The spendiest item is the new wastewater plant, projected to cost about $25 million by the city. Hubbard said monthly wastewater bills could climb from the present average of $66.31 per month, to between $107 and $136 monthly.

The solid waste landfill bill could also double, from the present average of $17.34 monthly.

Water rates should rise, but less dramatically, by around 34 percent.

The total monthly bill for all utilities is now about $251, and is projected to rise to between $308 and $351 depending on financing methods, s aid Hubbard, of the Financial Engineering Company, based in Maine.

The consumer impact of the $50-million bill could be offset with increased sales taxes, consultant Mike Hubbard said at a council meeting this summer. The presentation was called a "high level rate review," based on projections, since the actual costs won't be known until later when the projects are constructed.

"This is going to be shocking," said council member Dennis Robinson, calling for increasing city sales taxes by 1 or 1.5 percent, with the increase specifically earmarked for the construction projects. The city sales tax is currently 3 percent.

Robinson opposed raising property taxes, which he said are not paid by the "huge" transient population which benefits from city services including roads, water, landfill and the airport terminal.

"This is one case where the city of Unalaska and its residents need help," Robinson said.

The new sewage plant will provide an additional level of treatment, known as secondary treatment, a requirement of the consent decree, which avoided a "lengthy and expensive trial" for 4,870 violations of the, Clean Water Act, Hladick wrote in a memo.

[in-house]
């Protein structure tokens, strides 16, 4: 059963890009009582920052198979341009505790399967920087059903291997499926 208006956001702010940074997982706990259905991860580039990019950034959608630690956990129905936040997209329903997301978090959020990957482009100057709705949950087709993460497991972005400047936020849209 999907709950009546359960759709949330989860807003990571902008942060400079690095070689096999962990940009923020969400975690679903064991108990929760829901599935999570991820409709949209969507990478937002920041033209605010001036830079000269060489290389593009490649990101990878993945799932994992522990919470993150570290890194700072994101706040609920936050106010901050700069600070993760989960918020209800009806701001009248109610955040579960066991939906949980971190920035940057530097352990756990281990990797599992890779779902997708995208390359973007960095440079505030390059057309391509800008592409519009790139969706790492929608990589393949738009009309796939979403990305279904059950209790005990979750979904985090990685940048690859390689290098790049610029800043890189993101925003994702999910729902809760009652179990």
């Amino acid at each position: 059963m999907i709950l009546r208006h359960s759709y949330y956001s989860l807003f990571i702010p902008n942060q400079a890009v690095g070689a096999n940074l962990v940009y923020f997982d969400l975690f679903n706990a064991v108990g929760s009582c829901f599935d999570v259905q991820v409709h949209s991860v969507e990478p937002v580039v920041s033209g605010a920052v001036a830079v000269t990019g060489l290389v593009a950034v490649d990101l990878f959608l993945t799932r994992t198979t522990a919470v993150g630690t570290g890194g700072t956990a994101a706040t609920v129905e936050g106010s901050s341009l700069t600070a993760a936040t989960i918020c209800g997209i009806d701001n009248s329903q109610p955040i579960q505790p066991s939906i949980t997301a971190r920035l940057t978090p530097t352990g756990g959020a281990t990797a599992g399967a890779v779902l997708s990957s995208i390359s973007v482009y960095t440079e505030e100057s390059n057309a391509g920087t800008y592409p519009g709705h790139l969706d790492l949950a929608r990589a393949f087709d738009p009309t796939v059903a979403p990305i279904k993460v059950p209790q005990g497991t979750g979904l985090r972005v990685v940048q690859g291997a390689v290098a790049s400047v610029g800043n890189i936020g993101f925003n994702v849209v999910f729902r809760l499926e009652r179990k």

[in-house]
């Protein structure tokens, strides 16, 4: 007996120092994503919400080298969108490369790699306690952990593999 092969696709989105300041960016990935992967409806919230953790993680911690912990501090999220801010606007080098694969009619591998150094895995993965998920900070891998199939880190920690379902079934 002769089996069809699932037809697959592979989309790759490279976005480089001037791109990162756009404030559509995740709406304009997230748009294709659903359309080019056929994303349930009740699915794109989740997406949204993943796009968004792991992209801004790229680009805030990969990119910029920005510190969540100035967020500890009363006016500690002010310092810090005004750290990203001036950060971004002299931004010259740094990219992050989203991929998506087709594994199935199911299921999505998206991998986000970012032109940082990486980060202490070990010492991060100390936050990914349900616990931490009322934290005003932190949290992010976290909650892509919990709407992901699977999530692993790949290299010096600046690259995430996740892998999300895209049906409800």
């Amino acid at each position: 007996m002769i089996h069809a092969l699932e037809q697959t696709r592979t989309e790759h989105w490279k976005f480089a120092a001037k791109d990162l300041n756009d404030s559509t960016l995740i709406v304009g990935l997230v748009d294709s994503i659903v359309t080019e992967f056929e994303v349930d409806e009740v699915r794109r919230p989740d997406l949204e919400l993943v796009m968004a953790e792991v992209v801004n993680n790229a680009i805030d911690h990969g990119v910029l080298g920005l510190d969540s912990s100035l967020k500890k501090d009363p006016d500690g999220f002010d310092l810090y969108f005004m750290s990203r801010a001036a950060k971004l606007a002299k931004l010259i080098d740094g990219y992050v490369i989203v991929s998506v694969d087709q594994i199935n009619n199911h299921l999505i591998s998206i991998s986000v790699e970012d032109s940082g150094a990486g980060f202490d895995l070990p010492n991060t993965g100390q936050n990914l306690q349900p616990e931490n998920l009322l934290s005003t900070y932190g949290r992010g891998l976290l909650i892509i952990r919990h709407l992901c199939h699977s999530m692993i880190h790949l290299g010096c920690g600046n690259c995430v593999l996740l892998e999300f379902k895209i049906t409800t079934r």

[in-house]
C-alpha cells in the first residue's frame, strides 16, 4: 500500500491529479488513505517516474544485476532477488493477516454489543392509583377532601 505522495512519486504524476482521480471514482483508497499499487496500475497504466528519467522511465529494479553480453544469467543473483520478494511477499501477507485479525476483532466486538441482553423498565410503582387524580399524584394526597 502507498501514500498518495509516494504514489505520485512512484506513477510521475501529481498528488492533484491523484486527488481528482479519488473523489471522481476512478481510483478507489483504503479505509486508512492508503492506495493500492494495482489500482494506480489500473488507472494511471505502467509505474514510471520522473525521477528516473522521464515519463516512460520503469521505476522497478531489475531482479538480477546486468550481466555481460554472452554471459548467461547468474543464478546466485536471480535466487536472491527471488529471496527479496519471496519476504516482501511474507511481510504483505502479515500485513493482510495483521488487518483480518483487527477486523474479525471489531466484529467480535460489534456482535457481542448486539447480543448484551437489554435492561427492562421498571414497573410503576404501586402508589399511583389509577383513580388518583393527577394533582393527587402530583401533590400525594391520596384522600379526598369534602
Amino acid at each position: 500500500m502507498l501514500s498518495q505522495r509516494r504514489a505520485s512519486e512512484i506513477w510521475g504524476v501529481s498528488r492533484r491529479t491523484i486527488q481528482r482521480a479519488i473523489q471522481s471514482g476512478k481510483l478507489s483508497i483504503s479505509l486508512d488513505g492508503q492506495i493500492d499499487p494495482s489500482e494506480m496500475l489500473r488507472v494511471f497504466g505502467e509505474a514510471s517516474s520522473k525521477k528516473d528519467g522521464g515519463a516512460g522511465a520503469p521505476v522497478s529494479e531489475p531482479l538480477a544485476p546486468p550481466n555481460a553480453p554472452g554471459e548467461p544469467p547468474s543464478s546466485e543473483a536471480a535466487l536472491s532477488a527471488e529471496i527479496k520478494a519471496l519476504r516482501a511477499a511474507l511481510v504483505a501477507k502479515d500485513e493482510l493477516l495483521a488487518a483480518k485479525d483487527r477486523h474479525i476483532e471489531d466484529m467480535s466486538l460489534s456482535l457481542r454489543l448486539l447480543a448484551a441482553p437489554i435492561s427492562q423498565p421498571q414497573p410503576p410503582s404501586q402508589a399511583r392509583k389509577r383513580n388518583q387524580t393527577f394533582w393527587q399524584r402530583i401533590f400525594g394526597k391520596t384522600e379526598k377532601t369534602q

"EPA filed the lawsuit, in part, because Unalaska refused to agree to secondary treatment as part of the settlement discussions with EPA on the permit violations. In 1979, EPA adopted a 'special policy' and published a notice in the Federal Register indicating some Alaska villages need not apply for the exemption. Unalaska was included on this list and is currently exempt from secondary treatment. EPA maintains that this "Alaska Village Policy" is a policy directive that can be dispensed with on a case-by-case basis, and is not binding on the agency," Hladick wrote in a memo prepared for the city's annual trip to Washington, D.C.. to lobby for federal money for local projects.

"The required rate increases are extreme," the city manager said. The EPA is mandating three of the four rates-boosting projects. The fourth one, not mandated, is landfill expansion. The three mandated projects are the landfill leachate tank, and the new wastewater and water plants.

The new $12.9-million water plant will provide an additional level of treatment aimed at killing the cryptosporidium parasite that causes severe diarrhea and dehydration, and Hladick said that bug is not a problem locally.

The Aleutian region's likely new state representative Bob Herron sympathized with the city's situation, characterizing the EPA requirements as outrageous, during a visit to Unalaska this summer. Herron, D-Bethel, is running unopposed for the newly redistricted seat in the legislature.